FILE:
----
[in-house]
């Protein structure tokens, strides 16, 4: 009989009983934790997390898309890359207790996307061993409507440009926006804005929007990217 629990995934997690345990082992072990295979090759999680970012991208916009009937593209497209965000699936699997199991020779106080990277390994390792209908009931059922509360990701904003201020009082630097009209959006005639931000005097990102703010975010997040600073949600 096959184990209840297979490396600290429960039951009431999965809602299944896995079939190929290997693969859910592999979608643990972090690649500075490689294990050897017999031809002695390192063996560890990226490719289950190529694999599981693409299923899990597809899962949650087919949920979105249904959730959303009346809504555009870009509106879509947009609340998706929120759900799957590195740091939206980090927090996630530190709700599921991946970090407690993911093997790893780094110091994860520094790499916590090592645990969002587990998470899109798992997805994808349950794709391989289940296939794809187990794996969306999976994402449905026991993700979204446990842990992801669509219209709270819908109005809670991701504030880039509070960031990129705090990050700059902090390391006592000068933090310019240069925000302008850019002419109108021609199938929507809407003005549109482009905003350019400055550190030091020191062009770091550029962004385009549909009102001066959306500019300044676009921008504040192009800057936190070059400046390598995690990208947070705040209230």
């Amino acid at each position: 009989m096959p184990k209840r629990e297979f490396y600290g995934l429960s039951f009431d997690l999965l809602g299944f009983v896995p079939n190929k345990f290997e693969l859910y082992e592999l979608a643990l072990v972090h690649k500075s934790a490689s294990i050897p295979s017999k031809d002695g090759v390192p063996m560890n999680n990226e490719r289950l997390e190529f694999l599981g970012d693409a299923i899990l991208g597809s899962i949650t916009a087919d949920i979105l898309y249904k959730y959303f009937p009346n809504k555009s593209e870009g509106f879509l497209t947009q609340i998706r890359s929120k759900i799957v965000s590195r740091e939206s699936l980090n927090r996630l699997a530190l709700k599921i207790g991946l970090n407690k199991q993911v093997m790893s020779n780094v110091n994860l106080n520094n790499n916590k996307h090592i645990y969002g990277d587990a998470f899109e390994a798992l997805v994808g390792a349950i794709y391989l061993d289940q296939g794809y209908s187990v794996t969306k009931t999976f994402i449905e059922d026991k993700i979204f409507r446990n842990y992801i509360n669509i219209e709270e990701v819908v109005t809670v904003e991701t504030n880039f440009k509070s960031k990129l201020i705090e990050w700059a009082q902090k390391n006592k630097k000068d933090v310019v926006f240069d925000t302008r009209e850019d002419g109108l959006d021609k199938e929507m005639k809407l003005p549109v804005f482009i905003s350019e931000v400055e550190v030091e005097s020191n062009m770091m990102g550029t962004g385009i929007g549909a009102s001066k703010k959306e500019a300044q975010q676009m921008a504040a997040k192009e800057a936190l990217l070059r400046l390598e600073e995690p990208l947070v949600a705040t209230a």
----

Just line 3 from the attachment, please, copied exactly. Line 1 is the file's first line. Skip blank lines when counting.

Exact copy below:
């Amino acid at each position: 009989m096959p184990k209840r629990e297979f490396y600290g995934l429960s039951f009431d997690l999965l809602g299944f009983v896995p079939n190929k345990f290997e693969l859910y082992e592999l979608a643990l072990v972090h690649k500075s934790a490689s294990i050897p295979s017999k031809d002695g090759v390192p063996m560890n999680n990226e490719r289950l997390e190529f694999l599981g970012d693409a299923i899990l991208g597809s899962i949650t916009a087919d949920i979105l898309y249904k959730y959303f009937p009346n809504k555009s593209e870009g509106f879509l497209t947009q609340i998706r890359s929120k759900i799957v965000s590195r740091e939206s699936l980090n927090r996630l699997a530190l709700k599921i207790g991946l970090n407690k199991q993911v093997m790893s020779n780094v110091n994860l106080n520094n790499n916590k996307h090592i645990y969002g990277d587990a998470f899109e390994a798992l997805v994808g390792a349950i794709y391989l061993d289940q296939g794809y209908s187990v794996t969306k009931t999976f994402i449905e059922d026991k993700i979204f409507r446990n842990y992801i509360n669509i219209e709270e990701v819908v109005t809670v904003e991701t504030n880039f440009k509070s960031k990129l201020i705090e990050w700059a009082q902090k390391n006592k630097k000068d933090v310019v926006f240069d925000t302008r009209e850019d002419g109108l959006d021609k199938e929507m005639k809407l003005p549109v804005f482009i905003s350019e931000v400055e550190v030091e005097s020191n062009m770091m990102g550029t962004g385009i929007g549909a009102s001066k703010k959306e500019a300044q975010q676009m921008a504040a997040k192009e800057a936190l990217l070059r400046l390598e600073e995690p990208l947070v949600a705040t209230a």